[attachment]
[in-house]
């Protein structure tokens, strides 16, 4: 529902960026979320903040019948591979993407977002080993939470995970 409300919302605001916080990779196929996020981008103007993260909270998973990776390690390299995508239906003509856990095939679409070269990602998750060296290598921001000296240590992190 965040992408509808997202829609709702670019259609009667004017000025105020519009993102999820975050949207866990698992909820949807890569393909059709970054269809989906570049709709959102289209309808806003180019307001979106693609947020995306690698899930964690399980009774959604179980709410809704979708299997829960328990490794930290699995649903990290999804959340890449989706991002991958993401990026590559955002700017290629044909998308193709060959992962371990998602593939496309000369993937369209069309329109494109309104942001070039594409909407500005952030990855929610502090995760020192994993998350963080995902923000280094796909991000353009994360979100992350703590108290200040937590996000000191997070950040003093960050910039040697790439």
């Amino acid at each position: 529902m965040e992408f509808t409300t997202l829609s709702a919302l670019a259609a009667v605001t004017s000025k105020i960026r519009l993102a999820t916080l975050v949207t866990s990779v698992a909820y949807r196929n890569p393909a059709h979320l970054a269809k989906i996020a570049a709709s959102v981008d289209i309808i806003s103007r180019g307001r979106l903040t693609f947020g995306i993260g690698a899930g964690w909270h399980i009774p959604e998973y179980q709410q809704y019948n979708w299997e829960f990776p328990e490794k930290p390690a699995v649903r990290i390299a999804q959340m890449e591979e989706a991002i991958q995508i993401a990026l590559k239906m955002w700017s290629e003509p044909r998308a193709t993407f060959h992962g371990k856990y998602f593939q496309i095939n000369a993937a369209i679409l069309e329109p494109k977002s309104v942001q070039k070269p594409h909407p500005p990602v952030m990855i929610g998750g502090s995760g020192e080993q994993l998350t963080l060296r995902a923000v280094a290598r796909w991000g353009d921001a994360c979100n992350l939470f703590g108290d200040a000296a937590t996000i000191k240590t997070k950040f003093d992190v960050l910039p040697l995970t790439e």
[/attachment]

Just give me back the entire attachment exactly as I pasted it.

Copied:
[in-house]
């Protein structure tokens, strides 16, 4: 529902960026979320903040019948591979993407977002080993939470995970 409300919302605001916080990779196929996020981008103007993260909270998973990776390690390299995508239906003509856990095939679409070269990602998750060296290598921001000296240590992190 965040992408509808997202829609709702670019259609009667004017000025105020519009993102999820975050949207866990698992909820949807890569393909059709970054269809989906570049709709959102289209309808806003180019307001979106693609947020995306690698899930964690399980009774959604179980709410809704979708299997829960328990490794930290699995649903990290999804959340890449989706991002991958993401990026590559955002700017290629044909998308193709060959992962371990998602593939496309000369993937369209069309329109494109309104942001070039594409909407500005952030990855929610502090995760020192994993998350963080995902923000280094796909991000353009994360979100992350703590108290200040937590996000000191997070950040003093960050910039040697790439």
């Amino acid at each position: 529902m965040e992408f509808t409300t997202l829609s709702a919302l670019a259609a009667v605001t004017s000025k105020i960026r519009l993102a999820t916080l975050v949207t866990s990779v698992a909820y949807r196929n890569p393909a059709h979320l970054a269809k989906i996020a570049a709709s959102v981008d289209i309808i806003s103007r180019g307001r979106l903040t693609f947020g995306i993260g690698a899930g964690w909270h399980i009774p959604e998973y179980q709410q809704y019948n979708w299997e829960f990776p328990e490794k930290p390690a699995v649903r990290i390299a999804q959340m890449e591979e989706a991002i991958q995508i993401a990026l590559k239906m955002w700017s290629e003509p044909r998308a193709t993407f060959h992962g371990k856990y998602f593939q496309i095939n000369a993937a369209i679409l069309e329109p494109k977002s309104v942001q070039k070269p594409h909407p500005p990602v952030m990855i929610g998750g502090s995760g020192e080993q994993l998350t963080l060296r995902a923000v280094a290598r796909w991000g353009d921001a994360c979100n992350l939470f703590g108290d200040a000296a937590t996000i000191k240590t997070k950040f003093d992190v960050l910039p040697l995970t790439e």